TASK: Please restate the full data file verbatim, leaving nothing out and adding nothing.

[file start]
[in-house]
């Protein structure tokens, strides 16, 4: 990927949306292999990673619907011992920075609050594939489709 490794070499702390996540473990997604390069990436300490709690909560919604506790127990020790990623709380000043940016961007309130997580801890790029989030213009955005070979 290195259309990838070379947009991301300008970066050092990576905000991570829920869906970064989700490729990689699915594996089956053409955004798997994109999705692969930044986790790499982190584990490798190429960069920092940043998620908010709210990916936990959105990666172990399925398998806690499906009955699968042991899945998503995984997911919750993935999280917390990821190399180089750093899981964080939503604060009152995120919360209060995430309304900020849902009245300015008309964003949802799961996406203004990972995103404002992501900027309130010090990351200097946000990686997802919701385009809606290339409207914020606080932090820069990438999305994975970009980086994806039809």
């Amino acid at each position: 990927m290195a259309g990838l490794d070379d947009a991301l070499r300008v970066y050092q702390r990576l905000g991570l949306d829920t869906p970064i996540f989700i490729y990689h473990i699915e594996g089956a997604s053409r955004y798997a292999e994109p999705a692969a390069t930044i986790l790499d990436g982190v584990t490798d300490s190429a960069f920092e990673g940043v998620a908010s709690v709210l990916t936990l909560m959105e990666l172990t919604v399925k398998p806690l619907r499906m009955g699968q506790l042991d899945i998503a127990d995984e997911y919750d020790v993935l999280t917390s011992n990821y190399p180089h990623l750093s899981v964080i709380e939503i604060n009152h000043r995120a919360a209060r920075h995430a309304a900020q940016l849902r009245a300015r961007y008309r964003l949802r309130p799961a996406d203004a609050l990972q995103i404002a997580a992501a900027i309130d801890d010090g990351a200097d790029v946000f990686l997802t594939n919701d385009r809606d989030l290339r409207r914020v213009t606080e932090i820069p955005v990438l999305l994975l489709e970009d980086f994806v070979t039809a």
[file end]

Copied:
[in-house]
């Protein structure tokens, strides 16, 4: 990927949306292999990673619907011992920075609050594939489709 490794070499702390996540473990997604390069990436300490709690909560919604506790127990020790990623709380000043940016961007309130997580801890790029989030213009955005070979 290195259309990838070379947009991301300008970066050092990576905000991570829920869906970064989700490729990689699915594996089956053409955004798997994109999705692969930044986790790499982190584990490798190429960069920092940043998620908010709210990916936990959105990666172990399925398998806690499906009955699968042991899945998503995984997911919750993935999280917390990821190399180089750093899981964080939503604060009152995120919360209060995430309304900020849902009245300015008309964003949802799961996406203004990972995103404002992501900027309130010090990351200097946000990686997802919701385009809606290339409207914020606080932090820069990438999305994975970009980086994806039809």
């Amino acid at each position: 990927m290195a259309g990838l490794d070379d947009a991301l070499r300008v970066y050092q702390r990576l905000g991570l949306d829920t869906p970064i996540f989700i490729y990689h473990i699915e594996g089956a997604s053409r955004y798997a292999e994109p999705a692969a390069t930044i986790l790499d990436g982190v584990t490798d300490s190429a960069f920092e990673g940043v998620a908010s709690v709210l990916t936990l909560m959105e990666l172990t919604v399925k398998p806690l619907r499906m009955g699968q506790l042991d899945i998503a127990d995984e997911y919750d020790v993935l999280t917390s011992n990821y190399p180089h990623l750093s899981v964080i709380e939503i604060n009152h000043r995120a919360a209060r920075h995430a309304a900020q940016l849902r009245a300015r961007y008309r964003l949802r309130p799961a996406d203004a609050l990972q995103i404002a997580a992501a900027i309130d801890d010090g990351a200097d790029v946000f990686l997802t594939n919701d385009r809606d989030l290339r409207r914020v213009t606080e932090i820069p955005v990438l999305l994975l489709e970009d980086f994806v070979t039809a």